A colon (:) is most usually used to signal that a list of items is to follow. A colon can also be used to denote that the following sentence is referenced from another document or another place within the same document. The most common time a colon is used is when a list of items follows.
A list of items may be in line, or in a list on a new line for each item, or when numbers or bullets are used.
Examples of Sentences When a Colon is Used
The food that will be needed for today’s lunch is: bread, cheese, lettuce, tomatoes and salad cream.
The items required for the project are:
The kit that the footballers wear includes:
- A football shirt
- Football socks
- Football boots
Note that a full stop is not needed when a list uses bullet points, and in fact, it can be considered wrong to do so. However, when a list is created in the same line as the colon used before the list, it is usual to separate the items in the list with a comma (,) or semicolon (;). When separating a list of single words or short descriptive terms, we tend to use a comma to sperate the items in a list. When the list contains longer phrases or descriptions, that may have punctuation (including commas) within each phrase, we tend to use a semicolon to separate the items on the list.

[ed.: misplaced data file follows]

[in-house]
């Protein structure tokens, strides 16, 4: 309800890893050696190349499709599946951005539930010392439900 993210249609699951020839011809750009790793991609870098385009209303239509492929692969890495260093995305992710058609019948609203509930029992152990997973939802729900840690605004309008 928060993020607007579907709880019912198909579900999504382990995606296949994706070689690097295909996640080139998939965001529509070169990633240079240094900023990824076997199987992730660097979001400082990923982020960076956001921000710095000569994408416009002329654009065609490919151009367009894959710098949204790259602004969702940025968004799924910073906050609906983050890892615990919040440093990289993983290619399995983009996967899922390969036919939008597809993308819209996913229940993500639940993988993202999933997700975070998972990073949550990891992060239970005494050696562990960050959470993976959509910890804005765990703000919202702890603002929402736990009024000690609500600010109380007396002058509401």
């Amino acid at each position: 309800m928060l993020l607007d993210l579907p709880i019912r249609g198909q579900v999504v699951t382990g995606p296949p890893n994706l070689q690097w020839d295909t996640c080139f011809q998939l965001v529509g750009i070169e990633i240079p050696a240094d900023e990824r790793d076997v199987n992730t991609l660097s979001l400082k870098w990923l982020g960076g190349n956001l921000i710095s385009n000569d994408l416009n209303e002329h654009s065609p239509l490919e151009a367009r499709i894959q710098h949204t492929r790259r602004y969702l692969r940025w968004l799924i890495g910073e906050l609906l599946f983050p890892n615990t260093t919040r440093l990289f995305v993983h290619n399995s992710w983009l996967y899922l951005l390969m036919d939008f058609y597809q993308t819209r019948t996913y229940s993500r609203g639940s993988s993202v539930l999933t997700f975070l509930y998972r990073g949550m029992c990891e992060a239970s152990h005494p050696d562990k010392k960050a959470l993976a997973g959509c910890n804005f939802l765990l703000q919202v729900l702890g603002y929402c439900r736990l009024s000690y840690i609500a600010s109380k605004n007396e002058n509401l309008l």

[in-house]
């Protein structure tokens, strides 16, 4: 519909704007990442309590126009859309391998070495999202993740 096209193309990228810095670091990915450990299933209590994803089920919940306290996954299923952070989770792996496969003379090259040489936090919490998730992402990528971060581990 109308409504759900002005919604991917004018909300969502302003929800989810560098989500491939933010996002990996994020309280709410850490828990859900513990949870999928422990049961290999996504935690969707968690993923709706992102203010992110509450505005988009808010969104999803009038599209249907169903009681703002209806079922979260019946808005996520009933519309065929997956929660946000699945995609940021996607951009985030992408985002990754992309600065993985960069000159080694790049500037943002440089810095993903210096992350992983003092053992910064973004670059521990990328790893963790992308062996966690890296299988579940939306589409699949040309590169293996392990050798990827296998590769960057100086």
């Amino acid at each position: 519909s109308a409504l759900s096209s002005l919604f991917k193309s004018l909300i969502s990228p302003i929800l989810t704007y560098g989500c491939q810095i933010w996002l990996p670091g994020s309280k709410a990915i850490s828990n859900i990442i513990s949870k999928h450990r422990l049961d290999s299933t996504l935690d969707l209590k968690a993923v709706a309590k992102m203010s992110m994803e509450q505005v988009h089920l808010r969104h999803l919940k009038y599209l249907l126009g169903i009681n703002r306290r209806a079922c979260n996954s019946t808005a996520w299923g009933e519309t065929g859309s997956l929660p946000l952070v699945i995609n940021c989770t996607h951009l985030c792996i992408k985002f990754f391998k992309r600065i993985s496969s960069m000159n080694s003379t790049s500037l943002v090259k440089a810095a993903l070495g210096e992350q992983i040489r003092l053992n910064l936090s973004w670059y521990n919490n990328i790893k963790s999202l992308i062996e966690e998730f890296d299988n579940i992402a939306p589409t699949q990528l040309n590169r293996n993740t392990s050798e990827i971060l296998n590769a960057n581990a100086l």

Examples of the use of Commas and Semicolons in a List
The items needed are: apples, oranges, pears, nectarines, plums, and bananas.
The items needed are: dresses in red, blue and green; shoes in brown, black and cream; jumpers; perfume with sweet, musky, nighttime, and spring fragrances.
There are other examples of when to use a colon but the above should help to explain the colon’s most common use. See other grammar and punctuation tips in the menu at the top of this page.